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Problem of Calculus: derivative, i guess logarithmic differentiation

  1. Jun 9, 2012 #1
    1. The problem statement, all variables and given/known data

    Image of the problem: http://prntscr.com/addkf

    2. Relevant equations

    My question is how I can solve the equation I gave above.

    Should I use logarithmic differentiation?

    Because I think that the logarithmic differentiation is used when y = (the equation) but my problem is f (x) = (the equation).

    3. The attempt at a solution

    Possible solutions: http://prntscr.com/addwu
     
  2. jcsd
  3. Jun 9, 2012 #2
    try using (f+g)'=f'+g', then use logarithmic differentiation for f and g separately.

    In your link to worked example, first option is wrong because you never took derivative in sense of a^(5x-1) for instance. Second option is wrong because Log does not distrubute across addition like that.
     
  4. Jun 10, 2012 #3
    What about this possible solution to the problem:([itex]x^{(5x-1)}[/itex][itex]\frac{5x-1}{x}[/itex]+5lnx) - 2x[itex]e^{(11-x^2)}[/itex]
     
  5. Jun 10, 2012 #4

    SammyS

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    Hello BlaZz. Welcome to PF !

    It really helps us, if you make your images visible in your post.

    attachment.php?attachmentid=48215&stc=1&d=1339372887.png

    attachment.php?attachmentid=48216&stc=1&d=1339372979.png

    Show us how you got that.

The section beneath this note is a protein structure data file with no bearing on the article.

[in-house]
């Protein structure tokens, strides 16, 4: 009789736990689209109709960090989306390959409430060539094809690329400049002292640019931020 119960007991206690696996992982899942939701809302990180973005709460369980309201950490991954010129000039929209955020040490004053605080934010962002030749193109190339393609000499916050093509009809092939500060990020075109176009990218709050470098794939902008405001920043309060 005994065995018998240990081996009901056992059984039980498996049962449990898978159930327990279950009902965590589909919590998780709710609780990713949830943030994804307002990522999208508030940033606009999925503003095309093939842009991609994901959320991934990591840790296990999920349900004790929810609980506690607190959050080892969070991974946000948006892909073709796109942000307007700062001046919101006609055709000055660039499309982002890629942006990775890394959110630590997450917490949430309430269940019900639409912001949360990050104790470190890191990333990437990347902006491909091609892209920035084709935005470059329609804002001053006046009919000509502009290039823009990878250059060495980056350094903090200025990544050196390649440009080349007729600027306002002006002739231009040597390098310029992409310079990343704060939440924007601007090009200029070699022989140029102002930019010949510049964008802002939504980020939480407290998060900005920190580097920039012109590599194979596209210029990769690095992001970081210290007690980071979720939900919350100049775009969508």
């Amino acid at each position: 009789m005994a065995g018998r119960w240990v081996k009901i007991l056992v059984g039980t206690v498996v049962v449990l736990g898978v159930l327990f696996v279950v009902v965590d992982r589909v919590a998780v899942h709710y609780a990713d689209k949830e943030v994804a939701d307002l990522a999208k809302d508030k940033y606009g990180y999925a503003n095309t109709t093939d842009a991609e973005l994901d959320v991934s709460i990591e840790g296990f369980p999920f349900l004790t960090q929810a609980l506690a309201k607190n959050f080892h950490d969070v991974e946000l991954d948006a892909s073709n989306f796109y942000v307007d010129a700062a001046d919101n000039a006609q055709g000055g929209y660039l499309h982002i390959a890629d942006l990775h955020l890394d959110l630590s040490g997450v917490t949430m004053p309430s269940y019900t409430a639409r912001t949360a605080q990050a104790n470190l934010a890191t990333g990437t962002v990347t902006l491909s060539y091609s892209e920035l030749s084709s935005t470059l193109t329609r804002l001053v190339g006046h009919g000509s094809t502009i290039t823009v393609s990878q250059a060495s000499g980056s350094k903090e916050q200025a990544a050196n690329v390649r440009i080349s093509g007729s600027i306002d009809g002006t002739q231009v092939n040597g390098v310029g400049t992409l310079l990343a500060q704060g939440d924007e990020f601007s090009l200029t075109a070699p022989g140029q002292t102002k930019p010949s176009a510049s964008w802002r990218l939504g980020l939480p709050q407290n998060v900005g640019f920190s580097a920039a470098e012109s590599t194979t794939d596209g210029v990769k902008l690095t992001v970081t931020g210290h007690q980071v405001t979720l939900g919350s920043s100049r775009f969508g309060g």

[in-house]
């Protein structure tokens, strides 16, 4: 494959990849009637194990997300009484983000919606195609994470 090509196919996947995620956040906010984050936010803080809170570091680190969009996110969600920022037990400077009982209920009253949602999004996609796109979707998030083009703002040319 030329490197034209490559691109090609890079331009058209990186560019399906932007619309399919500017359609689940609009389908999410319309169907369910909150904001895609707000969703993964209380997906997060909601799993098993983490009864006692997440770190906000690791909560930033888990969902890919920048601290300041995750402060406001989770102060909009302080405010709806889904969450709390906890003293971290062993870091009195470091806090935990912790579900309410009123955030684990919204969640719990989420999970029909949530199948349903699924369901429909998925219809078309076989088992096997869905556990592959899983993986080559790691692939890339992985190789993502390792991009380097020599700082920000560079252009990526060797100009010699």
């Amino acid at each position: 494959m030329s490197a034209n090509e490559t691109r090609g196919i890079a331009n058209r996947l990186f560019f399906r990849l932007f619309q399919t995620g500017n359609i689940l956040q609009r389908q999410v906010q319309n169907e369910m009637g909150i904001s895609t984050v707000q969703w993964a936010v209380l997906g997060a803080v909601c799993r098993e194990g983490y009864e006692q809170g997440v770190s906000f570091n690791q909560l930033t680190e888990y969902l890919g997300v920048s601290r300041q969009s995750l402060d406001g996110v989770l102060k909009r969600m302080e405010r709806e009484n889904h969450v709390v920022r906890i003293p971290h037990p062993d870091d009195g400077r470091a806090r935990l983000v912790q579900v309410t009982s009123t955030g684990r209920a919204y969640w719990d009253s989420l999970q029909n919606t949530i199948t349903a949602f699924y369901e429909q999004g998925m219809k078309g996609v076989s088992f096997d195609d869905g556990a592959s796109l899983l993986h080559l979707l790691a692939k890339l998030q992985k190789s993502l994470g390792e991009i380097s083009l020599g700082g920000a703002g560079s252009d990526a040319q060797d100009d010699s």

The [itex]\displaystyle -2x\,e^{11-x^2}[/itex] is the derivative of [itex]\displaystyle e^{11-x^2}.[/itex]
     

    Attached Files:

    Last edited: Jun 10, 2012
  6. Jun 10, 2012 #5
    I attach the procedure for which i got the result, i need that someone say me if i am right or wrong.

    Thanks to all the members that comment in my thread and try to help me.
     

    Attached Files:

  7. Jun 10, 2012 #6

    SammyS

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    attachment.php?attachmentid=48226&d=1339384422.png
    Yes, that answer looks fine !
     
  8. Jun 12, 2012 #7

    SammyS

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    So, I gave the x5x-1 term to WolframAlpha to differentiate.

    WolframAlpha did not use logarithmic differentiation. Instead, it used the following scheme.
    Suppose we have a function that can be expressed in the following way,

    [itex]\displaystyle f(x)=g\left(u(x),\,v(x)\right)[/itex]

    then the derivative of f(x) can be obtained as follows.

    [itex]\displaystyle \frac{d}{dx}f(x)=\frac{d}{dx}g\left(u(x),\,v(x) \right)=\frac{\partial g(u,v)}{\partial u}\frac{d\,u(x)}{dx}+\frac{\partial g(u,v)}{\partial v}\frac{d\,v(x)}{dx}[/itex]
    For the case of [itex]\displaystyle f(x)=x^{5x-1}\,,[/itex] we have [itex]\displaystyle g(u,\,v)=u^v\,,[/itex] where [itex]\displaystyle u(x)=x\,,[/itex] and [itex]\displaystyle u(x)=5x-1\,.[/itex]

    ∂g/∂u treats the function g, as if the base of the expression, in this case x by itself, is the part with the variable, and treats the exponent as being constant, as is the case of a power function.

    ∂g/∂v treats the exponent of the expression, in this case x by itself, as being the part with the variable, and treats the base as being constant, as is the case of an exponential function.
     
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